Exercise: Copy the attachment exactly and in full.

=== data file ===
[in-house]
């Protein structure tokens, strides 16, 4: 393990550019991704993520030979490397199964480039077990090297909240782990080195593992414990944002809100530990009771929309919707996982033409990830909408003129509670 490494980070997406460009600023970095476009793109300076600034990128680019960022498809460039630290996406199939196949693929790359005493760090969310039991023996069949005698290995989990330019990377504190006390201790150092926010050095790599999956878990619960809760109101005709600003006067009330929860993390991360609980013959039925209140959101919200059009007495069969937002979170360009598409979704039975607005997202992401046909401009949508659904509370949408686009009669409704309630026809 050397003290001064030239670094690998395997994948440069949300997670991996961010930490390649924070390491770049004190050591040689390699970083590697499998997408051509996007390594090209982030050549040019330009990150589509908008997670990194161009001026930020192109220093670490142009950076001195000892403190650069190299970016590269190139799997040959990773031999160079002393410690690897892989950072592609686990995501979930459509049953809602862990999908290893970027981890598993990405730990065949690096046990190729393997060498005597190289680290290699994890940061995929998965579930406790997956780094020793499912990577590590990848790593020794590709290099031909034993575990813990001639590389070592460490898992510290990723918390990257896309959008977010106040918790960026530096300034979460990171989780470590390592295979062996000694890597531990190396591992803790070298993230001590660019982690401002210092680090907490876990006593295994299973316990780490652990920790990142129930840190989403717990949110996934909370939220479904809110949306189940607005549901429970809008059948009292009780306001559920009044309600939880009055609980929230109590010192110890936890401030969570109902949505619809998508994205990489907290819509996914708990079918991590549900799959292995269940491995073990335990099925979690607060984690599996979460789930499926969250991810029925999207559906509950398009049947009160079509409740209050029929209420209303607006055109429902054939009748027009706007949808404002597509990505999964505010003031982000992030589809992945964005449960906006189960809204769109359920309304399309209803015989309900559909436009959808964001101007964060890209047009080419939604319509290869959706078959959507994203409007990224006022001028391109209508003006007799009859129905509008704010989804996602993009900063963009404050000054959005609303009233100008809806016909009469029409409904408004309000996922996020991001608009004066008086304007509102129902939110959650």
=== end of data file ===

[in-house]
């Protein structure tokens, strides 16, 4: 393990550019991704993520030979490397199964480039077990090297909240782990080195593992414990944002809100530990009771929309919707996982033409990830909408003129509670 490494980070997406460009600023970095476009793109300076600034990128680019960022498809460039630290996406199939196949693929790359005493760090969310039991023996069949005698290995989990330019990377504190006390201790150092926010050095790599999956878990619960809760109101005709600003006067009330929860993390991360609980013959039925209140959101919200059009007495069969937002979170360009598409979704039975607005997202992401046909401009949508659904509370949408686009009669409704309630026809 050397003290001064030239670094690998395997994948440069949300997670991996961010930490390649924070390491770049004190050591040689390699970083590697499998997408051509996007390594090209982030050549040019330009990150589509908008997670990194161009001026930020192109220093670490142009950076001195000892403190650069190299970016590269190139799997040959990773031999160079002393410690690897892989950072592609686990995501979930459509049953809602862990999908290893970027981890598993990405730990065949690096046990190729393997060498005597190289680290290699994890940061995929998965579930406790997956780094020793499912990577590590990848790593020794590709290099031909034993575990813990001639590389070592460490898992510290990723918390990257896309959008977010106040918790960026530096300034979460990171989780470590390592295979062996000694890597531990190396591992803790070298993230001590660019982690401002210092680090907490876990006593295994299973316990780490652990920790990142129930840190989403717990949110996934909370939220479904809110949306189940607005549901429970809008059948009292009780306001559920009044309600939880009055609980929230109590010192110890936890401030969570109902949505619809998508994205990489907290819509996914708990079918991590549900799959292995269940491995073990335990099925979690607060984690599996979460789930499926969250991810029925999207559906509950398009049947009160079509409740209050029929209420209303607006055109429902054939009748027009706007949808404002597509990505999964505010003031982000992030589809992945964005449960906006189960809204769109359920309304399309209803015989309900559909436009959808964001101007964060890209047009080419939604319509290869959706078959959507994203409007990224006022001028391109209508003006007799009859129905509008704010989804996602993009900063963009404050000054959005609303009233100008809806016909009469029409409904408004309000996922996020991001608009004066008086304007509102129902939110959650």